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Without Permit, Oklahoma City Plans To Impound Bird Electric Scooters

BirdScooter.jpg
Kateleigh Mills / KOSU Radio
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A dockless Bird scooter left on the sidewalk in Film Row off Sheridan and Shartel on August 14th, 2018.

The Oklahoma City Council approved an ordinance on Tuesday to impound the Bird electric scooters beginning Monday, August 20th,  if the company fails to file a revocable permit with the city. 

The rental service dropped off dozens of electric scooters in downtown OKC without notice two weeks ago. The scooters are being parked and rented on public right-of-ways, in violation of city ordinances.

Matt Ball, a spokesperson for Bird, attended Tuesday’s city council meeting. He says the company was willing to work with the city to get the permit needed and also work to create a more permanent solution for the scooters.

"We're currently in the process of resubmitting a revocable permit application for the public works director," Ball said. “We have been working with the city and have enjoyed those conversations and hope to be as collaborative as humanly possible going forward.”

However, Ward 2 councilman Ed Shadid told Ball he didn't think Bird was willing to work with the city.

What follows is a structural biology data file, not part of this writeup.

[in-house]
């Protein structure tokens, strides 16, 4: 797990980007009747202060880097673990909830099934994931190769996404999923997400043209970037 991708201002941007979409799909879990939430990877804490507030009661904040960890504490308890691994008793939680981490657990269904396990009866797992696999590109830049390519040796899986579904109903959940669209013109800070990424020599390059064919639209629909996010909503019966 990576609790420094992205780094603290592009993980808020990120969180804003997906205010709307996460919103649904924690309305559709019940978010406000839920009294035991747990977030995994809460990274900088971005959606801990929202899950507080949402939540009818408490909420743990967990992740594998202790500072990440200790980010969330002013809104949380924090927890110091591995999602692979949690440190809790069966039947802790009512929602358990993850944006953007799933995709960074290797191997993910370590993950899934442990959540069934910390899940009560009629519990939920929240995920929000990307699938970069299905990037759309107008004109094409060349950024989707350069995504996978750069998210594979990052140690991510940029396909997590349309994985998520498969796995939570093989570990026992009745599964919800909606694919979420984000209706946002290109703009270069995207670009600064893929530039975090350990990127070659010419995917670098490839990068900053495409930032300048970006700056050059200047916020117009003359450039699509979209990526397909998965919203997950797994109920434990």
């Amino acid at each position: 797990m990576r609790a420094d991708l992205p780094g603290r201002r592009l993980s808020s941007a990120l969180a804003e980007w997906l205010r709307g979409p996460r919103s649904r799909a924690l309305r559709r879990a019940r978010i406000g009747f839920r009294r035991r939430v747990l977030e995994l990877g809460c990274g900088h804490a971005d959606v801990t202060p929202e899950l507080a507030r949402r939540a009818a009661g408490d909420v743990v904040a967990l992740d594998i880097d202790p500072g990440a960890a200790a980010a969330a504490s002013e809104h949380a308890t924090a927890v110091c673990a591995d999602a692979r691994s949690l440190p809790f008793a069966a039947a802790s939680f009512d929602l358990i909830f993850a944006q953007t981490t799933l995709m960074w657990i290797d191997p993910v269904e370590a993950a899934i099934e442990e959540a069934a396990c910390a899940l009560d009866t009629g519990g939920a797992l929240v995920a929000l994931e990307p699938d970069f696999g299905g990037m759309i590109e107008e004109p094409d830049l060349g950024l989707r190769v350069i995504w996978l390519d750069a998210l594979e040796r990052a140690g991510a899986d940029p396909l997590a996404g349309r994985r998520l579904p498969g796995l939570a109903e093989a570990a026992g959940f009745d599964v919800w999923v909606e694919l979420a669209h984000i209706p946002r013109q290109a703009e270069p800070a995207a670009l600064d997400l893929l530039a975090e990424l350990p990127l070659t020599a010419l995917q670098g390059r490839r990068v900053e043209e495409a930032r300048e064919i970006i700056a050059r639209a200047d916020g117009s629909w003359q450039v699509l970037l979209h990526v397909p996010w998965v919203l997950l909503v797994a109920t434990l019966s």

"I think Bird deserves a public rebuke for these tactics," Shadid said. "I don't think [Bird] has been working with us, and [Bird] has a long track record of doing this to municipalities throughout the country."

Bird operates scooters in 29 other cities around the country, facing legal trouble in at least 3 of them.

OKC Mayor David Holt says city officials were working with other vendors to address the issue when Bird dropped off their scooters.

Holt expects the law to change, but says Bird should have acquired revocable permits to be able to place their scooters in public right-of-ways.

If Bird does not file for a revocable permit, the city also plans to charge to company $100 an hour for collecting the scooters and $5 per day, per scooter for storing them.

Watch the discussion of electric scooters below, beginning at the 1:27:49 mark:

?t=1h27m49s

Kateleigh Mills is the Special Projects reporter for KOSU.
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